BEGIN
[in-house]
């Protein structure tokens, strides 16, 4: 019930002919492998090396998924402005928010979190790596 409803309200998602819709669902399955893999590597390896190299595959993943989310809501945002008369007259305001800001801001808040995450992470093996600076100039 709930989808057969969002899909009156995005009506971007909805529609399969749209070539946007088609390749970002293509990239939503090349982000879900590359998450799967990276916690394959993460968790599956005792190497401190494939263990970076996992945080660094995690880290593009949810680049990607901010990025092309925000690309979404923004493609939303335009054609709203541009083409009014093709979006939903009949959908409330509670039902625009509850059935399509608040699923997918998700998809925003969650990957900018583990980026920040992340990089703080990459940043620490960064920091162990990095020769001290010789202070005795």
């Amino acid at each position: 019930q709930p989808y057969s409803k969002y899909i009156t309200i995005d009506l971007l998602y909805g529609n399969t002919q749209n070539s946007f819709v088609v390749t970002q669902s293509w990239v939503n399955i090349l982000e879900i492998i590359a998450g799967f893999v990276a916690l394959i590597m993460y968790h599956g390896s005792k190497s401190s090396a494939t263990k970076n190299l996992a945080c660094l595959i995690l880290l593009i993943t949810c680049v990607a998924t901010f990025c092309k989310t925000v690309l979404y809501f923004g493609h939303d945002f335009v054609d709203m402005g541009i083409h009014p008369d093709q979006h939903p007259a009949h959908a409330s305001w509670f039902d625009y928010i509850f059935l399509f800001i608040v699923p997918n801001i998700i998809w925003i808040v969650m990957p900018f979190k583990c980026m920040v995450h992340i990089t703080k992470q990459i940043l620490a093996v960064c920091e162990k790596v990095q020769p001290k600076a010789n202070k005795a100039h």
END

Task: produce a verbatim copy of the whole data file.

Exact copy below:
[in-house]
């Protein structure tokens, strides 16, 4: 019930002919492998090396998924402005928010979190790596 409803309200998602819709669902399955893999590597390896190299595959993943989310809501945002008369007259305001800001801001808040995450992470093996600076100039 709930989808057969969002899909009156995005009506971007909805529609399969749209070539946007088609390749970002293509990239939503090349982000879900590359998450799967990276916690394959993460968790599956005792190497401190494939263990970076996992945080660094995690880290593009949810680049990607901010990025092309925000690309979404923004493609939303335009054609709203541009083409009014093709979006939903009949959908409330509670039902625009509850059935399509608040699923997918998700998809925003969650990957900018583990980026920040992340990089703080990459940043620490960064920091162990990095020769001290010789202070005795």
């Amino acid at each position: 019930q709930p989808y057969s409803k969002y899909i009156t309200i995005d009506l971007l998602y909805g529609n399969t002919q749209n070539s946007f819709v088609v390749t970002q669902s293509w990239v939503n399955i090349l982000e879900i492998i590359a998450g799967f893999v990276a916690l394959i590597m993460y968790h599956g390896s005792k190497s401190s090396a494939t263990k970076n190299l996992a945080c660094l595959i995690l880290l593009i993943t949810c680049v990607a998924t901010f990025c092309k989310t925000v690309l979404y809501f923004g493609h939303d945002f335009v054609d709203m402005g541009i083409h009014p008369d093709q979006h939903p007259a009949h959908a409330s305001w509670f039902d625009y928010i509850f059935l399509f800001i608040v699923p997918n801001i998700i998809w925003i808040v969650m990957p900018f979190k583990c980026m920040v995450h992340i990089t703080k992470q990459i940043l620490a093996v960064c920091e162990k790596v990095q020769p001290k600076a010789n202070k005795a100039h």